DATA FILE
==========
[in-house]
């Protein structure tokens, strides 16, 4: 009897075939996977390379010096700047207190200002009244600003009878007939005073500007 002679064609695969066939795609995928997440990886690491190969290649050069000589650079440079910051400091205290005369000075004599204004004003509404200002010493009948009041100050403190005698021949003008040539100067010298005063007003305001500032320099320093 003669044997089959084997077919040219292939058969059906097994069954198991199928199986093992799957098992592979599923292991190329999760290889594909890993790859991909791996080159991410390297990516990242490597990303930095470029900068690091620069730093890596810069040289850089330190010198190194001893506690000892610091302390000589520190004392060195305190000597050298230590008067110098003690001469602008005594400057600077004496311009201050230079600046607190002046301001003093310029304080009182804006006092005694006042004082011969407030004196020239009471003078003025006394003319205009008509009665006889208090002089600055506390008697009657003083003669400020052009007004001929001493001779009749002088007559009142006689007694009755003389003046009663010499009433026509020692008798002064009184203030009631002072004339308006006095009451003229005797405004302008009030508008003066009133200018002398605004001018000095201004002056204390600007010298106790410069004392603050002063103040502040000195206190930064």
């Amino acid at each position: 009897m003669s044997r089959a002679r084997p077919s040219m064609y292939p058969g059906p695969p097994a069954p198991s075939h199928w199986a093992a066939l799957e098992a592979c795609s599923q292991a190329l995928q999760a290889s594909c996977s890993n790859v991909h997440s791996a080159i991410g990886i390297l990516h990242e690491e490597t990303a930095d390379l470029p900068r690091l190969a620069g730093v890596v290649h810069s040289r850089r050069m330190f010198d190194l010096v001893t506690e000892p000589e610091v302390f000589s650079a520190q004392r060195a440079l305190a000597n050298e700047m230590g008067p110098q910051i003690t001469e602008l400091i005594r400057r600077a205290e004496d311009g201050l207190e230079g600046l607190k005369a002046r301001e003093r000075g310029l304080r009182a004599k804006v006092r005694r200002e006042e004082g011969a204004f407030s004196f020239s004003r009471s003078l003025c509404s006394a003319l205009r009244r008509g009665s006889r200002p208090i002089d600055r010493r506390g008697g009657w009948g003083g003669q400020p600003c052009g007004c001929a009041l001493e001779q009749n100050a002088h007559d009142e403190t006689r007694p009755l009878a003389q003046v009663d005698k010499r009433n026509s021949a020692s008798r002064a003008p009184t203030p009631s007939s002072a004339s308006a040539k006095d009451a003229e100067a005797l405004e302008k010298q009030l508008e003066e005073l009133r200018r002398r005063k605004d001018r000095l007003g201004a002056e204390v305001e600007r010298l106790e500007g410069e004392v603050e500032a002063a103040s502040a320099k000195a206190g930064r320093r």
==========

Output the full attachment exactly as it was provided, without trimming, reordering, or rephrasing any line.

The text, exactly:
[in-house]
């Protein structure tokens, strides 16, 4: 009897075939996977390379010096700047207190200002009244600003009878007939005073500007 002679064609695969066939795609995928997440990886690491190969290649050069000589650079440079910051400091205290005369000075004599204004004003509404200002010493009948009041100050403190005698021949003008040539100067010298005063007003305001500032320099320093 003669044997089959084997077919040219292939058969059906097994069954198991199928199986093992799957098992592979599923292991190329999760290889594909890993790859991909791996080159991410390297990516990242490597990303930095470029900068690091620069730093890596810069040289850089330190010198190194001893506690000892610091302390000589520190004392060195305190000597050298230590008067110098003690001469602008005594400057600077004496311009201050230079600046607190002046301001003093310029304080009182804006006092005694006042004082011969407030004196020239009471003078003025006394003319205009008509009665006889208090002089600055506390008697009657003083003669400020052009007004001929001493001779009749002088007559009142006689007694009755003389003046009663010499009433026509020692008798002064009184203030009631002072004339308006006095009451003229005797405004302008009030508008003066009133200018002398605004001018000095201004002056204390600007010298106790410069004392603050002063103040502040000195206190930064």
């Amino acid at each position: 009897m003669s044997r089959a002679r084997p077919s040219m064609y292939p058969g059906p695969p097994a069954p198991s075939h199928w199986a093992a066939l799957e098992a592979c795609s599923q292991a190329l995928q999760a290889s594909c996977s890993n790859v991909h997440s791996a080159i991410g990886i390297l990516h990242e690491e490597t990303a930095d390379l470029p900068r690091l190969a620069g730093v890596v290649h810069s040289r850089r050069m330190f010198d190194l010096v001893t506690e000892p000589e610091v302390f000589s650079a520190q004392r060195a440079l305190a000597n050298e700047m230590g008067p110098q910051i003690t001469e602008l400091i005594r400057r600077a205290e004496d311009g201050l207190e230079g600046l607190k005369a002046r301001e003093r000075g310029l304080r009182a004599k804006v006092r005694r200002e006042e004082g011969a204004f407030s004196f020239s004003r009471s003078l003025c509404s006394a003319l205009r009244r008509g009665s006889r200002p208090i002089d600055r010493r506390g008697g009657w009948g003083g003669q400020p600003c052009g007004c001929a009041l001493e001779q009749n100050a002088h007559d009142e403190t006689r007694p009755l009878a003389q003046v009663d005698k010499r009433n026509s021949a020692s008798r002064a003008p009184t203030p009631s007939s002072a004339s308006a040539k006095d009451a003229e100067a005797l405004e302008k010298q009030l508008e003066e005073l009133r200018r002398r005063k605004d001018r000095l007003g201004a002056e204390v305001e600007r010298l106790e500007g410069e004392v603050e500032a002063a103040s502040a320099k000195a206190g930064r320093r």